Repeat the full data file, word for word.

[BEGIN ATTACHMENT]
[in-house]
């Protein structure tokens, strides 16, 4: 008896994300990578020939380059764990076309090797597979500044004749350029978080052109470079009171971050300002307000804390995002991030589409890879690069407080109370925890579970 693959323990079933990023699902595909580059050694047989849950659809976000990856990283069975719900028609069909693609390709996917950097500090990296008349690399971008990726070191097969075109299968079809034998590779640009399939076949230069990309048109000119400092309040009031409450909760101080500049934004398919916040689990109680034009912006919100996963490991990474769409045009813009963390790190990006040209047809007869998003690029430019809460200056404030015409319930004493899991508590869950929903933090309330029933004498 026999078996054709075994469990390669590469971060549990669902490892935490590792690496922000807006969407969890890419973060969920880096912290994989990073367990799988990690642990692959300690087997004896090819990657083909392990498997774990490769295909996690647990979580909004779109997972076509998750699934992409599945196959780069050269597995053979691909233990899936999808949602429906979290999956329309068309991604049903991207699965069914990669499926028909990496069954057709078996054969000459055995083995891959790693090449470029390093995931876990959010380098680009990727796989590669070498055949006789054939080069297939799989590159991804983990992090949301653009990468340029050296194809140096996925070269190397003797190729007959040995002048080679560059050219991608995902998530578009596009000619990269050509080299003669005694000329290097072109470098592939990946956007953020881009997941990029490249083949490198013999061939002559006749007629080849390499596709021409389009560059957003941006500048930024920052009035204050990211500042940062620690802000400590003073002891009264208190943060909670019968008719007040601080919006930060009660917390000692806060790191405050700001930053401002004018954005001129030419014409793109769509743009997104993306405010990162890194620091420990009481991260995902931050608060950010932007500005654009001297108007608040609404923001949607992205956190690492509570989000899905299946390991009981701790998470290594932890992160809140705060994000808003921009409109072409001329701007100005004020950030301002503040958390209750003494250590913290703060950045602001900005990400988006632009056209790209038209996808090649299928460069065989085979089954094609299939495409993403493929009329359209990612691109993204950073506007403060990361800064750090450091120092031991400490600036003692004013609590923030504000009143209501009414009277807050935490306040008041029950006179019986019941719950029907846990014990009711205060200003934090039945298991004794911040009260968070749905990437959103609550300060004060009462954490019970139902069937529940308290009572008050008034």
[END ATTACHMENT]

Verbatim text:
[in-house]
């Protein structure tokens, strides 16, 4: 008896994300990578020939380059764990076309090797597979500044004749350029978080052109470079009171971050300002307000804390995002991030589409890879690069407080109370925890579970 693959323990079933990023699902595909580059050694047989849950659809976000990856990283069975719900028609069909693609390709996917950097500090990296008349690399971008990726070191097969075109299968079809034998590779640009399939076949230069990309048109000119400092309040009031409450909760101080500049934004398919916040689990109680034009912006919100996963490991990474769409045009813009963390790190990006040209047809007869998003690029430019809460200056404030015409319930004493899991508590869950929903933090309330029933004498 026999078996054709075994469990390669590469971060549990669902490892935490590792690496922000807006969407969890890419973060969920880096912290994989990073367990799988990690642990692959300690087997004896090819990657083909392990498997774990490769295909996690647990979580909004779109997972076509998750699934992409599945196959780069050269597995053979691909233990899936999808949602429906979290999956329309068309991604049903991207699965069914990669499926028909990496069954057709078996054969000459055995083995891959790693090449470029390093995931876990959010380098680009990727796989590669070498055949006789054939080069297939799989590159991804983990992090949301653009990468340029050296194809140096996925070269190397003797190729007959040995002048080679560059050219991608995902998530578009596009000619990269050509080299003669005694000329290097072109470098592939990946956007953020881009997941990029490249083949490198013999061939002559006749007629080849390499596709021409389009560059957003941006500048930024920052009035204050990211500042940062620690802000400590003073002891009264208190943060909670019968008719007040601080919006930060009660917390000692806060790191405050700001930053401002004018954005001129030419014409793109769509743009997104993306405010990162890194620091420990009481991260995902931050608060950010932007500005654009001297108007608040609404923001949607992205956190690492509570989000899905299946390991009981701790998470290594932890992160809140705060994000808003921009409109072409001329701007100005004020950030301002503040958390209750003494250590913290703060950045602001900005990400988006632009056209790209038209996808090649299928460069065989085979089954094609299939495409993403493929009329359209990612691109993204950073506007403060990361800064750090450091120092031991400490600036003692004013609590923030504000009143209501009414009277807050935490306040008041029950006179019986019941719950029907846990014990009711205060200003934090039945298991004794911040009260968070749905990437959103609550300060004060009462954490019970139902069937529940308290009572008050008034």